Prato Tuscany in the Fifteenth Century is the setting of this novel of historical fiction which often brings history to vivid life more than the dry facts could ever do.. It is a seamless story of the times of Fra Filippo Lippi and his love for the nun Lucrezia Buti. The power of the religious,so the review states, is slowly being waned by the rise of the merchants. This state of affairs is meaningless to Fra Filippo who depends on the Church and the Medicis for his artistic supplies. He is working on THE MADONNA OF PRATO and needs a muse. A beautiful orphan and her sister have arrived in Prato to become initiates of the convent of Santa Margherita and he just happens to be the chaplain. A coincidence, or prearranged event for the shaping of the painting? The religious life of 15th century Renaissance is richly depicted in the novel and the creation of works of art in this time frame. Artistic struggle and feeling is also put on our "reading canvas" for view. These elements are juxtaposed into the story in a blend of historical detail. Note the short bio and the comment of Vasari how Fra Filippo did not study but drew pictures.Frequent chronic poverty were the occasion of spending on frequent amours,so it is told or narrated. Ah, Vasari and the romantic adventures he relates of Fra Filippo.! Note his abduction of Lucrezia Buti.
The Miracles of Prato by Laurie Albanese & Laura Morowitz
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William Morrow, 2009 (2009)Hardcover, e-Book
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Reviewed by Barbara Lingens
It's pretty unusual to read a novel written
by two authors, but I have to say (to my surprise) it works! In The Miracles of
Prato, authors Albanese and Morowitz present a seamless story of the life and
times surrounding Fra Filippo Lippi and his great love, the nun, Lucrezia
Buti.We are in the city of Prato, province of Tuscany, in the 15th century.
There are churches everywhere as well as convents and monasteries, but the power
of the religious is slowly being eaten away by the rise of the merchants. To the
artist Fra Filippo Lippi, this means nothing. All he needs are his supplies, and
for that he depends on his supporters - the Church and the Medicis. Oh, and he
definitely needs a muse because he is working on what is to become one of his
most famous works, The Madonna of Prato. A beautiful orphan and her sister have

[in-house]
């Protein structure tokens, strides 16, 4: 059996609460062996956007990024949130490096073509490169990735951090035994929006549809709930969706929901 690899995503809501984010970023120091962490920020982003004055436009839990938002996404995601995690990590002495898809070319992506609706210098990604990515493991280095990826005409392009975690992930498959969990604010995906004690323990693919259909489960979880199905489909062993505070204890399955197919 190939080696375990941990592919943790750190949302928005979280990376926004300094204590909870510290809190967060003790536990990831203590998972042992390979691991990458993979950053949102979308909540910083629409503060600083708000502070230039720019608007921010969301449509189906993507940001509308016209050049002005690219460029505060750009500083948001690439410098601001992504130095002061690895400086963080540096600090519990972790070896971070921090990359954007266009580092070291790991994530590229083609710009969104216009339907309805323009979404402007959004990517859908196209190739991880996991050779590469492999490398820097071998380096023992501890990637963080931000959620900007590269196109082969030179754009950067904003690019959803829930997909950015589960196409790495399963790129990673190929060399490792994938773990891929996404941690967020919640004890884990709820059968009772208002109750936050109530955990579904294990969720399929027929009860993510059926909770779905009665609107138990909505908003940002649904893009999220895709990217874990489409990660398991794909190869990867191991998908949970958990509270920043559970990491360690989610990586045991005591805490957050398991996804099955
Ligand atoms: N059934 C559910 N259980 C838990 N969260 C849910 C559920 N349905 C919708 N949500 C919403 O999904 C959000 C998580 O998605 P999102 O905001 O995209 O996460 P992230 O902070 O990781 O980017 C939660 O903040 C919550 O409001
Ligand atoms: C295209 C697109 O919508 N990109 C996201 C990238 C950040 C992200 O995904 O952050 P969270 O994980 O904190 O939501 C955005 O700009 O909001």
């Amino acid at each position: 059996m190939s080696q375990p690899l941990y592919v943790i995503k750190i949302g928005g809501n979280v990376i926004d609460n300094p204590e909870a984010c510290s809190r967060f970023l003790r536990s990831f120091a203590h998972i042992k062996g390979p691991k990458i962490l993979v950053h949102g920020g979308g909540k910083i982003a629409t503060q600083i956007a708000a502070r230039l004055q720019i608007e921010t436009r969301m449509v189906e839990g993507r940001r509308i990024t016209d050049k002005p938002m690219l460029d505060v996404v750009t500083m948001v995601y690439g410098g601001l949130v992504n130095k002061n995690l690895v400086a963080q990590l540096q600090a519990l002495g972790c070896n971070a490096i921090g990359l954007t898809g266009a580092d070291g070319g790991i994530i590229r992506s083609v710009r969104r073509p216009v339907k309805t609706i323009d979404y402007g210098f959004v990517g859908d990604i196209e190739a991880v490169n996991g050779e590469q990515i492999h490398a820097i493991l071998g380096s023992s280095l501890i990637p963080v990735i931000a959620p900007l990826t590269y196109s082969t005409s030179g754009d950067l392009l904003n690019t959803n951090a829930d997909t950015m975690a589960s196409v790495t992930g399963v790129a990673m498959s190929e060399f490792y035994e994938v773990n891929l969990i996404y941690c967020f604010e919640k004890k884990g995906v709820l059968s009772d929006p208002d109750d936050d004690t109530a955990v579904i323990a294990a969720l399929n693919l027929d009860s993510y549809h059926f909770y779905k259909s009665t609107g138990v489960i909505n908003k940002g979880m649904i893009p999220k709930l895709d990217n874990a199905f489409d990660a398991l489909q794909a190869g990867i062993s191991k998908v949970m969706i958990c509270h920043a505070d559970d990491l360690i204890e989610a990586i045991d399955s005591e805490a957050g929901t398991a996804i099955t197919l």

just arrived in Prato to become initiates to the Convent of Santa Margherita
where he just happens to be the chaplain. And so begins the story.Rich in details about the religious life in the 15th-century
Renaissance, this work is equally dazzling in its ability to make us understand
how it was to create works of art at that time. We learn how paints are
mixed, what plants are used for color, how the paints are applied, how many
helpers an artist had to have to make the frescos and altarpieces. Best of all we see how the artist struggles to be able to paint
what it is he feels. Yet, this is not presented as a treatise, it's part of the
story, which makes a very satisfying juxtaposition to the intrigues of the
people. Artistic vision beautifully blended with historical detail make this a
truly interesting read.
Biography and works 1406-69
Lippi was born in Florence to Tommaso, a butcher. Both his parents died when he was still a child. Mona Lapaccia, his aunt, took charge of the boy. In 1420 he was registered in the community of the Carmelite friars of the Carmine in Florence, where he remained until 1432, taking the Carmelite vows in 1421 when he was sixteen. In his Lives of the Artists, Vasari says: "Instead of studying, he spent all his time scrawling pictures on his own books and those of others." The prior decided to give him the opportunity to learn painting.
Eventually Fra Filippo quit the monastery, but it appears he was not released from his vows; in a letter dated 1439 he describes himself as the poorest friar of Florence, charged with the maintenance of six marriageable nieces. In 1452 he was appointed chaplain to the convent of S. Giovannino in Florence, and in 1457 rector (Rettore Commendatario) of S. Quirico in Legania, and made occasional, considerable profits; but his poverty seems chronic, his money being spent, according to one account, in frequent amours.
Vasari relates some romantic adventures of Fra Filippo that modern biographers are not inclined to believe. Except through Vasari, nothing is known of his visits to Ancona and Naples, nor of his capture by Barbary pirates and enslavement in Barbary, where his skill in portrait-sketching helped to release him. From 1431 to 1437 his career is not accounted for.
In June 1456 Fra Filippo is recorded as living in Prato (near Florence) to paint frescoes in the choir of the cathedral. In 1458, while engaged in this work, he set about painting a picture for the convent chapel of S. Margherita of Prato, where he met Lucrezia Buti, the beautiful daughter of a Florentine, Francesco Buti; she was either a novice or a young lady placed under the nuns' guardianship. Lippi asked that she might be permitted to sit for the figure of the Madonna (or perhaps S. Margherita). Under that pretext, Lippi engaged in sexual relations with her, abducted her to his own house, and kept her there despite the nuns' efforts to reclaim her